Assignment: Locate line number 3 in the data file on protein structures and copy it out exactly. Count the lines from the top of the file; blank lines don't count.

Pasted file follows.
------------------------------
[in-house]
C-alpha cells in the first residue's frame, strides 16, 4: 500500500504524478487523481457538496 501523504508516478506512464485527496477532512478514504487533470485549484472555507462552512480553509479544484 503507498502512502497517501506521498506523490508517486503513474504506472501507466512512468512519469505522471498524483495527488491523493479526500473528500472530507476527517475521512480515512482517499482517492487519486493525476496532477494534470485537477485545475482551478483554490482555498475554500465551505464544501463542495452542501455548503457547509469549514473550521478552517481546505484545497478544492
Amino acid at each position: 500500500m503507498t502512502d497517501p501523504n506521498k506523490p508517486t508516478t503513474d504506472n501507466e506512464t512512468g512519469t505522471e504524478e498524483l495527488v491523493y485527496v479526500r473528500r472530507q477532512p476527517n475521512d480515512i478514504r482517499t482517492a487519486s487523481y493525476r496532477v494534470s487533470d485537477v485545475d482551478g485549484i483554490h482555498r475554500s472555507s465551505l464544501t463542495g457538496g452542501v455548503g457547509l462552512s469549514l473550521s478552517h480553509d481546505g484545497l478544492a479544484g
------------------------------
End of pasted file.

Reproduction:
Amino acid at each position: 500500500m503507498t502512502d497517501p501523504n506521498k506523490p508517486t508516478t503513474d504506472n501507466e506512464t512512468g512519469t505522471e504524478e498524483l495527488v491523493y485527496v479526500r473528500r472530507q477532512p476527517n475521512d480515512i478514504r482517499t482517492a487519486s487523481y493525476r496532477v494534470s487533470d485537477v485545475d482551478g485549484i483554490h482555498r475554500s472555507s465551505l464544501t463542495g457538496g452542501v455548503g457547509l462552512s469549514l473550521s478552517h480553509d481546505g484545497l478544492a479544484g